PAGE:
India releases first ever report on aviation carbon footprint
Indian airlines flying within the country and abroad account for less than one per cent of the country's total carbon dioxide (CO2) emissions, lesser than the global average of two per cent, says a report. According to the carbonfootprint report, a first for this sector, "In 2011, global airline operations were responsible for the emissions of 676,000,000 tonnes of CO2, representing approximately two per cent of the global anthropogenic emissions. In comparison, (emissions from the Indian aviation sector) represent less than one per cent of India's total CO2 emissions (1.84 billion tonnes in 2010), which is significantly lower than the global average of two per cent." The report estimates the total emissions from domestic trips at 6.7 million tonnes of CO2 and those of international trips at 5.9 million tonnes, a six per cent increase from 2010.
The report states that in the absence of monitoring, emissions from the domestic aviation sector will double and increase by almost 20 times in international routes by 2020. Directorate General of Civil Aviation chief Arun Mishra, who spoke on how the growing sector will contribute to development at the release, said “(This will) inevitably lead to environmental challenges. We are committed to developing a vision for sustainable aviation while safeguarding the industry’s growth. We will continue estimating the carbon footprint of Indian aviation on an annual basis.”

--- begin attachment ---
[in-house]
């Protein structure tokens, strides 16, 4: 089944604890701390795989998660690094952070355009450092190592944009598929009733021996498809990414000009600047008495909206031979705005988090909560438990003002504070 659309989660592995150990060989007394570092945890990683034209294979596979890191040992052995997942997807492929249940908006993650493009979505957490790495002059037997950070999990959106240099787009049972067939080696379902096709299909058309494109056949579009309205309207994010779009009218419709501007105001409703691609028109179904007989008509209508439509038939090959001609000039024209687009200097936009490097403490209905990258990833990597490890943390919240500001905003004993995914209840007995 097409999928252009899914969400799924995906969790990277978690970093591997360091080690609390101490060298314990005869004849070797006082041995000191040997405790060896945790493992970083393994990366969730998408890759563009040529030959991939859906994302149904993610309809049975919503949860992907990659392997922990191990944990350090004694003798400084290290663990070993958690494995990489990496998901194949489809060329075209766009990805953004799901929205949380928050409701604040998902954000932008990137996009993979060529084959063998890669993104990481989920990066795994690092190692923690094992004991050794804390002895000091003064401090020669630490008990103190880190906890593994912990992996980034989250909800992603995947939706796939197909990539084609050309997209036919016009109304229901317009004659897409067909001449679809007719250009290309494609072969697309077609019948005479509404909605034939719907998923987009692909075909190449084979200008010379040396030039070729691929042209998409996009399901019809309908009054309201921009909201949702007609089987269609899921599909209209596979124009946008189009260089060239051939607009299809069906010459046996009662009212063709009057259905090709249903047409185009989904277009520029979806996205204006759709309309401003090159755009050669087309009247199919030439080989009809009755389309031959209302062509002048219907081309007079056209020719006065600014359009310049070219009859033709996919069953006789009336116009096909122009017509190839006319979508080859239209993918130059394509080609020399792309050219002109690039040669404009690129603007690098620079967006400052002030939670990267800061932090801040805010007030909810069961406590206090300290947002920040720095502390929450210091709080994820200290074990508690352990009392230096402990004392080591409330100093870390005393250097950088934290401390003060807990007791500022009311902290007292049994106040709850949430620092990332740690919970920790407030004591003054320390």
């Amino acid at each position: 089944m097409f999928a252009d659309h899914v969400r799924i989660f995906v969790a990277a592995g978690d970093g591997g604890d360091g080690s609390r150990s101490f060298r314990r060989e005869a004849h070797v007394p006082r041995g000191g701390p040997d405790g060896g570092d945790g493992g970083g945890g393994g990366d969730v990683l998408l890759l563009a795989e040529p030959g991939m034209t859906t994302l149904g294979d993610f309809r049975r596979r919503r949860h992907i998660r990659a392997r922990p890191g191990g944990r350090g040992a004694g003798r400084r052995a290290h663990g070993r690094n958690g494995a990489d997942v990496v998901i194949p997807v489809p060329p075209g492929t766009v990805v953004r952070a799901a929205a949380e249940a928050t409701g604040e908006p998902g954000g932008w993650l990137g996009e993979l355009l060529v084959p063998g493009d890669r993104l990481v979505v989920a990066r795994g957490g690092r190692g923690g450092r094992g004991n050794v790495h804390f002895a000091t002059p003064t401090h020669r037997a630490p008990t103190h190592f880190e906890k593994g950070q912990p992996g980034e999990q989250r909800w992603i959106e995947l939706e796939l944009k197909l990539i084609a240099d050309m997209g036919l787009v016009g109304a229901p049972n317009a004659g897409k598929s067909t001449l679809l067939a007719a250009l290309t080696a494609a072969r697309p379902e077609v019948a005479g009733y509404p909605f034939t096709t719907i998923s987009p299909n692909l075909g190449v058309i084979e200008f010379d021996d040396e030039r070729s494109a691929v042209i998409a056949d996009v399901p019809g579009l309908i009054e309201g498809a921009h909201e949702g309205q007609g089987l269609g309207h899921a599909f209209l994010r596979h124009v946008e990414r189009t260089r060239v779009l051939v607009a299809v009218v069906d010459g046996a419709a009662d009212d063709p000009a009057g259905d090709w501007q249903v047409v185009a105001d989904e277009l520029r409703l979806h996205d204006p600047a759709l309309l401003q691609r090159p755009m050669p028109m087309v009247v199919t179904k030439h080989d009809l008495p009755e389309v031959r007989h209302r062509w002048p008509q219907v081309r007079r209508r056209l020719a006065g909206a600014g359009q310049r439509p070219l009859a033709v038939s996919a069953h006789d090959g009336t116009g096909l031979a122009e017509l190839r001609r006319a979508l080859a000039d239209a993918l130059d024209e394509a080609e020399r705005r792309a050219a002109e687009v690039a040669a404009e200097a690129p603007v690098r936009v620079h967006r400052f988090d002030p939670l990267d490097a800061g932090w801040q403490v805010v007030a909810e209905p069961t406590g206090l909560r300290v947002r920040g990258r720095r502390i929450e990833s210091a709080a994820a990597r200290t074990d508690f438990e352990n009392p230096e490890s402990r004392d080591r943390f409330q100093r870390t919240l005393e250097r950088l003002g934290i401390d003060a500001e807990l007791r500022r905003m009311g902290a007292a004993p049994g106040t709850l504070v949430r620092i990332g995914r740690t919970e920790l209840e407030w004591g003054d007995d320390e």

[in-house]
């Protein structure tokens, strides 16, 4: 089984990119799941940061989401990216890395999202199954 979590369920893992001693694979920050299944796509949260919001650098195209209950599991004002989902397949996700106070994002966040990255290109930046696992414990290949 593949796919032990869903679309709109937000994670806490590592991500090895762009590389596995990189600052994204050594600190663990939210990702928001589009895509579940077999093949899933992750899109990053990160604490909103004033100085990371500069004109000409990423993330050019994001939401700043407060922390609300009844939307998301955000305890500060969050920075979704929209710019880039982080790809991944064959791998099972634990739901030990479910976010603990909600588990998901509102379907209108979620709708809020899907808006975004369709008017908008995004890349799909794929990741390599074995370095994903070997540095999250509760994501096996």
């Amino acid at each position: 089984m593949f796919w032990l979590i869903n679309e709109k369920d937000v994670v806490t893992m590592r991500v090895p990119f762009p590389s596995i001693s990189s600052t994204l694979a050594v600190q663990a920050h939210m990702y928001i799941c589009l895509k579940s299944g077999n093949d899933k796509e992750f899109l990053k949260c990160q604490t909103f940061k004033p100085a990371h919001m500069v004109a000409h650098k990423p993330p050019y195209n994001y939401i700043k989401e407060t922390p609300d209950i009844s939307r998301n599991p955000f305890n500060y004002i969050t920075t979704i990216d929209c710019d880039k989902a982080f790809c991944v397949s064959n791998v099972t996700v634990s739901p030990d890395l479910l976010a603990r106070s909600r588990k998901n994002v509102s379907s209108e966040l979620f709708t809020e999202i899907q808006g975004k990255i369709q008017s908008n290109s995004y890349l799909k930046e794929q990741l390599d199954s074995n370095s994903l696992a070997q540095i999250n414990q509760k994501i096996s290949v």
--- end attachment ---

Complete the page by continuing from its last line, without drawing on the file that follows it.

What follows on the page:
The growth of emissions from the aviation sector has been a major concern due to the increasing relevance that this holds for climate change. ICAO (International Civil Aviation Organisation), the UN specialised agency that governs civil aviation rules and codes, has been accused of dragging its feet over finding a global, multilateral response to this. Frustrated, the EU issued a unilateral directive to regulate carbon emissions from all flights flying into the EU, a move that has received retaliatory threats from major global players, including the US , China and India.
Union civil aviation minister Ajit Singh categorically called upon all the regional ministers present at the conference to oppose such unilateral measures. He said: “Aviation is not only about air transport. It is a major driver of economic growth and resultant employment and development. The call for suppressing aviation growth to reduce its environmental impact is not acceptable to us as a solution. We need to facilitate growth of aviation along with finding innovative solutions to addressing environmental concerns. In this connection, we would request the delegates to oppose any unilateral environment measures… (and) work with ICAO to evolve global environment protection on basis of equity and consensus.”
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